February 11, 2007

Most chefs don't give a damn about calories!

When restaurant chefs consider portion size they don't think about calories at all. That's what a recent Pennsylvania State University research study found. Chefs said these factors strongly influence portion size: food presentation (70 percent), cost (65 percent) and customer expectations (52 percent). Only 16 percent said calories were a big influence.

So don't expect chefs to help out diners. In fact, while it may make diners happy to get piles of pasta and mountains of meat, they'll pay the price in pounds, said doctors at the annual meeting of the Obesity Society, where the survey was presented.

Chefs agreed that big servings encourage people to eat too much, but said it's up to the diner to decide how much to consume — and how much to take in a doggie bag.

"As you increase portion sizes or the variety of meals served, people are going to consume more calories," said Thomas Wadden, president of the Obesity Society.

"Most of the chefs thought they were serving regular-sized portions," the study said, but four out of five gave more than the recommended 2 ounces for pasta and 3 ounces for strip steak. If they were worried about competitor restaurants, they served more pasta and steak and used bigger plates, researchers found.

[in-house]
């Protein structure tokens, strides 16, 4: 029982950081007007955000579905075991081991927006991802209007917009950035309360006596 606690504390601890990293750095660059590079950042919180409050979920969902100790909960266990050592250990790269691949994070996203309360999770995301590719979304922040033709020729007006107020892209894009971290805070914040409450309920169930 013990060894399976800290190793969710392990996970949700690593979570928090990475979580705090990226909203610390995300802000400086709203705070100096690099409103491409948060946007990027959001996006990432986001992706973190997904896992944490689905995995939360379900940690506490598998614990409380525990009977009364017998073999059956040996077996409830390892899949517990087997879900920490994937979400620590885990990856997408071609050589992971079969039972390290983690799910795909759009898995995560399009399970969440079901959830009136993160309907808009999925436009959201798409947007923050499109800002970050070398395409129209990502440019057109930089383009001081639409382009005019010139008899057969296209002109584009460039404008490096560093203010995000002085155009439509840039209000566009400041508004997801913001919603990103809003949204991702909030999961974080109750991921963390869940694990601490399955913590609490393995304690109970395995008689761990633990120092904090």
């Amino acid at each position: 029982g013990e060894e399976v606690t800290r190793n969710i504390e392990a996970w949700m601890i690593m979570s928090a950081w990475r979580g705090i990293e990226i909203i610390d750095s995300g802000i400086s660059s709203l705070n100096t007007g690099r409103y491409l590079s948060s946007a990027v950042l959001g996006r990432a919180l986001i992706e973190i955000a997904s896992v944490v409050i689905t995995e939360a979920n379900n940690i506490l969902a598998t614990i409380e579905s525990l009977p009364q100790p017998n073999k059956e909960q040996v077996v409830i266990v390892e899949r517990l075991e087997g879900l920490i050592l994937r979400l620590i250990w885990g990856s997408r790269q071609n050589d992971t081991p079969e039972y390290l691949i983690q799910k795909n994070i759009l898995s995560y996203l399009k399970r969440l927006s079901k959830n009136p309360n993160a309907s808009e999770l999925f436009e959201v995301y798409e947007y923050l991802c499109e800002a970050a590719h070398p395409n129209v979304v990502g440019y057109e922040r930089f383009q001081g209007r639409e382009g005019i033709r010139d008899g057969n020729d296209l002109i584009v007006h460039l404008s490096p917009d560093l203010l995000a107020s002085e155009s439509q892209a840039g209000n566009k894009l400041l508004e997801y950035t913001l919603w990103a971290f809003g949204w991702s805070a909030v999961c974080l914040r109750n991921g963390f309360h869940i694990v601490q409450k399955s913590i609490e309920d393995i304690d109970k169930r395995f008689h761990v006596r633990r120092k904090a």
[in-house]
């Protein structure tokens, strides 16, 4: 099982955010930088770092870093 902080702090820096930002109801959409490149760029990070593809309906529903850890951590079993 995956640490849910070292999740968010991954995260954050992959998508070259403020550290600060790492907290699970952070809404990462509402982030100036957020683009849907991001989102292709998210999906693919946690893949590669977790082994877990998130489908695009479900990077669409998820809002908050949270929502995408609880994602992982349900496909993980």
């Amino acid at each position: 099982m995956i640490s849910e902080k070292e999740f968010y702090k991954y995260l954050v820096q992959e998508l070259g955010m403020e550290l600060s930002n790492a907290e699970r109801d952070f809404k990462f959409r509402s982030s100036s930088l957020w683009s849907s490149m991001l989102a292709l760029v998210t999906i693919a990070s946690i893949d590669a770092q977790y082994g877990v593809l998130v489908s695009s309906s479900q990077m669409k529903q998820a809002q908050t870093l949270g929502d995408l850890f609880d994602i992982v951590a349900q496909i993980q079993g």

Portions are a touchy subject for many restaurants and some chains outright refused to discuss it.

But at Cheesecake Factory Inc., "we're known for our generous portions" and the value they offer, said Howard Gordon, a senior vice president of the chain whose signature dish is dozens of varieties of cheesecake.

One slice of cheesecake is almost 800 calories, which is 40% of your calories for the entire day. It also coats your heart with 150% of the daily recommended saturated fat.

"There is a 'wow' factor in the way that it looks," he said of the food. The chain doesn't provide information on calories and customers ask for it "very, very rarely," he said.

This is why we need to stop the portion poison in America. Don't you want your chef to at least think about calories when preparing your meal. It's only your life.

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